Cheney ' Cabal'
hijacked foreign policy
By Edward Alden in Washington
10/20/05 "FT" -- -- Vice-President Dick Cheney and a handful of
others had hijacked the government's foreign policy apparatus,
deciding in secret to carry out policies that had left the US
weaker and more isolated in the world, the top aide to former
Secretary of State Colin Powell claimed on Wednesday.
In a scathing attack on the record of President George W. Bush,
Colonel Lawrence Wilkerson, chief of staff to Mr Powell until
last January, said: “What I saw was a cabal between the
vice-president of the United States, Richard Cheney, and the
secretary of defense, Donald Rumsfeld, on critical issues that
made decisions that the bureaucracy did not know were being
“Now it is paying the consequences of making those decisions in
secret, but far more telling to me is America is paying the
Mr Wilkerson said such secret decision-making was responsible
for mistakes such as the long refusal to engage with North Korea
or to back European efforts on Iran.
It also resulted in bitter battles in the administration among
those excluded from the decisions.
“If you're not prepared to stop the feuding elements in the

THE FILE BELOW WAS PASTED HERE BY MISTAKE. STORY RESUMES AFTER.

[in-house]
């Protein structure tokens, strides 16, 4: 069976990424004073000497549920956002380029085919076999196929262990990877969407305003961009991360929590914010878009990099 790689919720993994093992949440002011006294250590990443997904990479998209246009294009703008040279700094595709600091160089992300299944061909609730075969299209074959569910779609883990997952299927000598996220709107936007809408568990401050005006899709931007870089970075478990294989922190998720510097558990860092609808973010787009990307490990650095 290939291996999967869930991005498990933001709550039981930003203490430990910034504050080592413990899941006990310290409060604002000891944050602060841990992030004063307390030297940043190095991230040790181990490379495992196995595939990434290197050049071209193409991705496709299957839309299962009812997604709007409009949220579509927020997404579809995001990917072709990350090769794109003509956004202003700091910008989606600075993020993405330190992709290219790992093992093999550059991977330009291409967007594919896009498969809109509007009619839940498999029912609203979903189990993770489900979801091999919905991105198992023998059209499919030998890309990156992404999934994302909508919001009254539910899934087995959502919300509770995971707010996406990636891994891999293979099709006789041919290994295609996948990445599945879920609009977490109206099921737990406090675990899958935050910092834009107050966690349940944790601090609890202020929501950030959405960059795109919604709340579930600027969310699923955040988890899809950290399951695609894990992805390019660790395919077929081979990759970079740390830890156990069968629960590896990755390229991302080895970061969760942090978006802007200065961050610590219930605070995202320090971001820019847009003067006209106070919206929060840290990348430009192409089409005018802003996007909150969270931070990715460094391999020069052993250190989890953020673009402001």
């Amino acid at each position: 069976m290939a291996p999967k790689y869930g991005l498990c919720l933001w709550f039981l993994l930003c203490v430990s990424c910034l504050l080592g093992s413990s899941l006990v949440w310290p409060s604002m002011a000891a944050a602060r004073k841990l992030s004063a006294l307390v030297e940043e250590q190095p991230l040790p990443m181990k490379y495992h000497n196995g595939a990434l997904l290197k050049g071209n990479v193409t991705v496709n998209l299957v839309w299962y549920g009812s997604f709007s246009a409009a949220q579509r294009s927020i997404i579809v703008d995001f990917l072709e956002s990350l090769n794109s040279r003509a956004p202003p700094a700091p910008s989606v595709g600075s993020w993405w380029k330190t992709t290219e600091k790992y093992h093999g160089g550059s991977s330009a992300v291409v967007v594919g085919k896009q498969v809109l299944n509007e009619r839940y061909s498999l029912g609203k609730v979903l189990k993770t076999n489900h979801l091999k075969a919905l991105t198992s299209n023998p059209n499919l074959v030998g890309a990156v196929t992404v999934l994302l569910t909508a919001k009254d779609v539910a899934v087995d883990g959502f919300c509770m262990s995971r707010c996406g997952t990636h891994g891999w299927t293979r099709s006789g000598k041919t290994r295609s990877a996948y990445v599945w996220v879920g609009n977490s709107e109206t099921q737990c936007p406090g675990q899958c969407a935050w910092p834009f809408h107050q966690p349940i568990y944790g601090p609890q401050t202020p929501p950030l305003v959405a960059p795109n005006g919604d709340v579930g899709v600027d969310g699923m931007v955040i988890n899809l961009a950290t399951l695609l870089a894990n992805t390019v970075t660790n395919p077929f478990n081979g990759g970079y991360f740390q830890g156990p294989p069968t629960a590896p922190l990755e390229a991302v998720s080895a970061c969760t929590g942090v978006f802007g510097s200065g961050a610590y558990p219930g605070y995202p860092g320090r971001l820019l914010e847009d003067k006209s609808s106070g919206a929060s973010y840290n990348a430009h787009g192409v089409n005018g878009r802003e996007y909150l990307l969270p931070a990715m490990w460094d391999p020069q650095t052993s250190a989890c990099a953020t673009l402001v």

bureaucracy as they carry out your decisions, you are courting
disaster. And I would say that we have courted disaster in Iraq,
in North Korea, in Iran.”
The comments, made at the New America Foundation, a Washington
think-tank, were the harshest attack on the administration by a
former senior official since criticisms by Richard Clarke,
former White House terrorism czar, and Paul O'Neill, former
Treasury secretary, early last year.
Mr Wilkerson said his decision to go public had led to a
personal falling out with Mr Powell, whom he served for 16 years
at the Pentagon and the State Department.
“He's not happy with my speaking out because, and I admire this
in him, he is the world's most loyal soldier."
Among his other charges:
■ The detainee abuse at Abu Ghraib and elsewhere was “a concrete
example” of the decision-making problem, with the president and
other top officials in effect giving the green light to soldiers
to abuse detainees. “You don't have this kind of pervasive
attitude out there unless you've condoned it.”
■ Condoleezza Rice, the former national security adviser and now
secretary of state, was “part of the problem”. Instead of
ensuring that Mr Bush received the best possible advice, “she
would side with the president to build her intimacy with the
■ The military, particularly the army and marine corps, is
overstretched and demoralised. Officers, Mr Wilkerson claimed,
“start voting with their feet, as they did in Vietnam. . . and
all of a sudden your military begins to unravel”.
Mr Wilkerson said former president George H.W. Bush “one of the
finest presidents we have ever had” understood how to make
foreign policy work. In contrast, he said, his son was “not
versed in international relations and not too much interested in
“There's a vast difference between the way George H.W. Bush
dealt with major challenges, some of the greatest challenges at
the end of the 20th century, and effected positive results in my
view, and the way we conduct diplomacy today.”
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